When is a government holiday not a holiday for government workers?
The answers, if you work for the Agriculture Department's Food Safety and Inspection Service, are the next Memorial, Independence and Labor days -- paid holidays FSIS workers will lose this year.
The service, which has more than 6,000 employes, has decided to make the spending cuts required by the deficit reduction act by not paying workers on those days.
To accomplish this, workers will be placed on furlough May 26, July 4 and Sept. 1, days when none of them would be working anyhow, and when other federal employes will be enjoying a paid day off.
FSIS decided on the highly unusual holiday/furlough approach to avoid having to shut down operations on regular workdays.
That way, its clients, the nation's major meat and poultry processing plants, won't lose time or money because federal inspectors can't be on hand.
While owners and employes of the meat plants may be happy with the decision, not all Agriculture Department workers are.
A number have called to complain that the holiday furloughs seem unfair, if not illegal.
If they are going to be furloughed, they say, why not let them off on a work day rather than a holiday? Several federal unions and members of Congress are asking the same thing.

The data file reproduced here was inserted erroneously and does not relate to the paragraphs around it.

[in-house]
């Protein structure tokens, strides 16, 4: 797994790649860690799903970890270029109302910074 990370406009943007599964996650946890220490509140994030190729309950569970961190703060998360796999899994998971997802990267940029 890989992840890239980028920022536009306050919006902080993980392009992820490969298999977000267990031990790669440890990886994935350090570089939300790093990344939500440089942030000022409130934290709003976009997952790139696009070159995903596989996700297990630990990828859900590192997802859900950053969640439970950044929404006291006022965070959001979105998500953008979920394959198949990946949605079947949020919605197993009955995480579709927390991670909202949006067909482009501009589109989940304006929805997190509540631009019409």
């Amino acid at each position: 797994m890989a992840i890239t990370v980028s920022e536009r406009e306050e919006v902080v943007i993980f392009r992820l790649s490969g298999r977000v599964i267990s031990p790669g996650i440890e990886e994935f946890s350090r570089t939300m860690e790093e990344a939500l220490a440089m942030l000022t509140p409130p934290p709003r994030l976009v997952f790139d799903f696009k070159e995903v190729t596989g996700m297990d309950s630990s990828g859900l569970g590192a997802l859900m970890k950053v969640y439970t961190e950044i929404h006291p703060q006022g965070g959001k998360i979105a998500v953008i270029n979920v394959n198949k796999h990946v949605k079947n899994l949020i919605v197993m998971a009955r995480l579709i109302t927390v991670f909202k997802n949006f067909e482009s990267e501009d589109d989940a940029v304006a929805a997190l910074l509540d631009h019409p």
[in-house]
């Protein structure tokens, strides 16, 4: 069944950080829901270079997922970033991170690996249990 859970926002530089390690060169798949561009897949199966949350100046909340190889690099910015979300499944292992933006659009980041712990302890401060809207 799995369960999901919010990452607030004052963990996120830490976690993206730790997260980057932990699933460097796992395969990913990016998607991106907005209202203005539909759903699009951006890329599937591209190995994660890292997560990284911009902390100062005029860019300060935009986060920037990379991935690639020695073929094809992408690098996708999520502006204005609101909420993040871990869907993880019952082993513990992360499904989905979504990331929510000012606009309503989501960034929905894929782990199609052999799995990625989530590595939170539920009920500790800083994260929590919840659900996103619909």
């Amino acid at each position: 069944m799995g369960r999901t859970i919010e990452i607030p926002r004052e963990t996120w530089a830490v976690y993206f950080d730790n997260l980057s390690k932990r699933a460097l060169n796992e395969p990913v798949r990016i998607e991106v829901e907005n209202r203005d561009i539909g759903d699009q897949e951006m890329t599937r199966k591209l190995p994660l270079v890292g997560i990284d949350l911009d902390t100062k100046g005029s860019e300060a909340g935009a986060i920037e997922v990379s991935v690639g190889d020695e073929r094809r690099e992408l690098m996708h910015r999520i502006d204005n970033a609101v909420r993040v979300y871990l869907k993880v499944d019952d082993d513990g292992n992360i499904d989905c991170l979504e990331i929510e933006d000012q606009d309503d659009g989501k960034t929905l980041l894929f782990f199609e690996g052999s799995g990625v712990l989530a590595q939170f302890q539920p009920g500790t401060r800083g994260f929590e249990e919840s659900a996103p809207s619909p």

The unions are planning to challenge the Agriculture decision in court, and some members of Congress have asked for legal opinions to see if the holiday furloughs are permitted.
When we first checked on the plan several weeks ago, Office of Personnel Management officials hadn't heard about it. Several said the only way employes could be furloughed on a holiday would be if the days before and after the holiday were included.
But those officials later said they had been mistaken and that Agriculture had been given the green light to go ahead.
Meantime, some other agencies considering imposing their own furloughs during the fiscal year that ends Sept. 30 are watching the Agriculture Department situation with great interest.
So are some of their employes. Investment Plan
The National Federation of Federal Employees is offering an individual retirement account program for its members.
The no-fee IRA gives members several investment options; contributions can be made via payroll deductions. Agencies and Overtime
I incorrectly included the Department of Housing and Urban Development in yesterday's listing of agencies that spend the most on overtime pay.
HUD should have been in the listing of those that spend the least.
According to Office of Personnel Management data (for fiscal 1984) the Postal Service was the overtime king, paying out $1.9 billion, followed by Defense ($963 million), Health and Human Services, and the Tennessee Valley Authority.
Departments that spent the least for overtime -- in addition to HUD, which paid out $2.9 million in fiscal 1984 -- were Education and Labor. Meeting
Former Office of Personnel Management director Donald Devine will talk about his experiences in government at a luncheon Monday of the D.C. League of Republican Women. The meeting will be at the Capitol Hill Club. For reservations, call 296-2877.